2023 is the time to look at your industry’s impact on biodiversity (If you have not started yet)

The #COP15 global biodiversity conference has just closed last month and some important resolutions have been decided.


The main targets that are described in the agreement: 

  • Restore 30% degraded ecosystems and conserve and manage 30% of land and water areas by 2030 
  • By 2050 reduce tenfold the extinction risk and rate of all species 
  • Reduce risk from pesticides by at least 50% by 2030 
  • Reduce nutrients lost to the environment by at least 50% by 2030 
  • Reduce pollution risks and negative impacts of pollution from all sources by 2030 to levels that are not harmful to biodiversity and ecosystems 
  • Reduce global footprint of consumption by 2030 
  • Tackle climate change through nature-based solutions 
  • Reduce the rate of introduction and establishment of invasive alien species by at least 50% by 2030 

These resolutions represent major efforts to be done by all sectors (forestry, agriculture, urban developments, industry). In Europe, these resolutions fall very much in line with the EU biodiversity strategy and nature restoration targets that have been set in 2022. 

For industry, beyond the environmental impact assessments that are done at the moment (renewal) of permitting, the obligations linked to the Corporate Sustainability Reporting Directive (also published end of 2022) require reporting according to set standard on different Environmental, Social and Governance topics that specifically include biodiversity.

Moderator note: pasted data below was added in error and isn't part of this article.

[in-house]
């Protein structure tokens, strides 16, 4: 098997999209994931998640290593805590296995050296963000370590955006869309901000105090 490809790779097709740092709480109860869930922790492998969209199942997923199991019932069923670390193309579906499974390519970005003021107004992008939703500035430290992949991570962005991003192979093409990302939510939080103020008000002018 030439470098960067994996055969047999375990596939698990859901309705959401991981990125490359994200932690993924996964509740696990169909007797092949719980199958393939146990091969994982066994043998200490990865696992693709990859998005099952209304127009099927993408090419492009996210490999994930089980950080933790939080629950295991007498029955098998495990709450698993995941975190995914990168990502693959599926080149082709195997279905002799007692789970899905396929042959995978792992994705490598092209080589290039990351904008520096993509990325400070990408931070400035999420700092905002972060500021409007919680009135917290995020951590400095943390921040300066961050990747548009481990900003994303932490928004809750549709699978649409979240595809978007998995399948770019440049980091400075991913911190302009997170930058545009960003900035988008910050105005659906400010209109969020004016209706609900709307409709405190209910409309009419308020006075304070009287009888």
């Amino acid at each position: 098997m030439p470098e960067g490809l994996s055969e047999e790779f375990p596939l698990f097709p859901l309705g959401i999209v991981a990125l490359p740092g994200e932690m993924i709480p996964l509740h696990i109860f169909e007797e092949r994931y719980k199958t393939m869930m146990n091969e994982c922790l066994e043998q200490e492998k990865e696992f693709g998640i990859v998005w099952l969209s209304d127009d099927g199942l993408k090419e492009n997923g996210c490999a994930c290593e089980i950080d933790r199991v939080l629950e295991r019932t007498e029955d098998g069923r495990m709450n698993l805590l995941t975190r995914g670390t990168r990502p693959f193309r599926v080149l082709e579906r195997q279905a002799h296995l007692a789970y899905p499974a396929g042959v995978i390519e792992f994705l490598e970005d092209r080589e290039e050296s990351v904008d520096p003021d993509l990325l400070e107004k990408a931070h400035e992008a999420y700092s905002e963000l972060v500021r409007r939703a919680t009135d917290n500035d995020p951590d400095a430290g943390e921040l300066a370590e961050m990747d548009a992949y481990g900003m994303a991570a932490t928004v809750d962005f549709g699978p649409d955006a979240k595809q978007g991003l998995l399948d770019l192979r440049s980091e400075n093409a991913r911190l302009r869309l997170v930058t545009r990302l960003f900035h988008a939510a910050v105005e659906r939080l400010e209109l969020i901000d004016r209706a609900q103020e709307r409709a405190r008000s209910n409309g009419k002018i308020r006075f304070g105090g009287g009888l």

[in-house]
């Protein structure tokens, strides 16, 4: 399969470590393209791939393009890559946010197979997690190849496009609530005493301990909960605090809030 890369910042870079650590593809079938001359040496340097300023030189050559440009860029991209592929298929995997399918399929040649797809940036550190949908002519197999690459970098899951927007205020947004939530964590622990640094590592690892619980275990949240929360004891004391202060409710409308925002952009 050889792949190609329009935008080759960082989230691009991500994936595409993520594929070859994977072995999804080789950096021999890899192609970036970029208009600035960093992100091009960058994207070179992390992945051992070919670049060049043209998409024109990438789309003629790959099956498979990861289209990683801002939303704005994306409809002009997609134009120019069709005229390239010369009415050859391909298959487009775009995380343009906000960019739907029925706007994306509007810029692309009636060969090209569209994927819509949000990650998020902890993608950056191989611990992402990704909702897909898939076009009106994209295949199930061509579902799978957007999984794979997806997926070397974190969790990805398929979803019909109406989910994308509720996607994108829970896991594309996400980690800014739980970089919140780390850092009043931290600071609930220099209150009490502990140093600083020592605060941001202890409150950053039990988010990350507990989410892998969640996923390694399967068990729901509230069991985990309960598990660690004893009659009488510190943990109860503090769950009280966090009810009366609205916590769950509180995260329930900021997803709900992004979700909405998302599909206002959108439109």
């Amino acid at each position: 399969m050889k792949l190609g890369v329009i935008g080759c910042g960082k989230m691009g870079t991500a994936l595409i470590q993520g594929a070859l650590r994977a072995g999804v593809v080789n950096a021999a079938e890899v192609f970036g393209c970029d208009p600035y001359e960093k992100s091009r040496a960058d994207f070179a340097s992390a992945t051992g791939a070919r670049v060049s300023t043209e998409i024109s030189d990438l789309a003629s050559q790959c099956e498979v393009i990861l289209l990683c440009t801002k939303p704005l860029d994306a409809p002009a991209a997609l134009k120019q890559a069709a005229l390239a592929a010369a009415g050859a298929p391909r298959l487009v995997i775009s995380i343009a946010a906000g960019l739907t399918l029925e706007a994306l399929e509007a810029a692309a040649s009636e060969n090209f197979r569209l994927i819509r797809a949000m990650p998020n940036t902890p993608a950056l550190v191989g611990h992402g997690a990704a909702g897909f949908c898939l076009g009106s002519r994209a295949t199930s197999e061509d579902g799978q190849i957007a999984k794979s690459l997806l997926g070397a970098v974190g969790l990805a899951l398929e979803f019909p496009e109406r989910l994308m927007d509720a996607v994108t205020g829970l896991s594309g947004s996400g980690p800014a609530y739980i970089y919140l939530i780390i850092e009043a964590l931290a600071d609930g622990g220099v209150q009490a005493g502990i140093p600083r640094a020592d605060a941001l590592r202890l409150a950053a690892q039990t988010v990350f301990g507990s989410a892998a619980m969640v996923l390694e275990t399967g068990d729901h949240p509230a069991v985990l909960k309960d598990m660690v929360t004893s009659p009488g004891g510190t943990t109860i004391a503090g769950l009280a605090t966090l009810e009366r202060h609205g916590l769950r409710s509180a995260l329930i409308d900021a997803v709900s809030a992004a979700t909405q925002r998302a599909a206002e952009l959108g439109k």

Businesses and industry will have to assess their impacts on biodiversity. They will also need to have plans in place that guide a transition towards being nature positive by 2050, in alignment with the EU Biodiversity Strategy for 2030. These plans will have to be followed through and monitoring in subsequent reporting. 
Biodiversity impact must be assessed at all levels of the supply chain. For companies with large and complex supply chains this can involve data that can be difficult to sort through, as even small changes in local conditions can impact which species are naturally present, and how they are best protected. obtain, particularly for companies with a large and complex supply chain. 

Consultancy companies as TAUW will be strongly involved in supporting industries in collecting the relevant information, in identifying relevant and impactful action plans and monitoring their progress based on our expertise in this specific field. 

In terms of timing, the reporting obligations will concern listed companies with more than 500 employees (reporting for fiscal year 2024) followed by non-listed large companies the following year and SMEs as well for the fiscal year 2026 (but with more limited reporting standards). 

We look forward to engaging with you on this topic in the coming year! 



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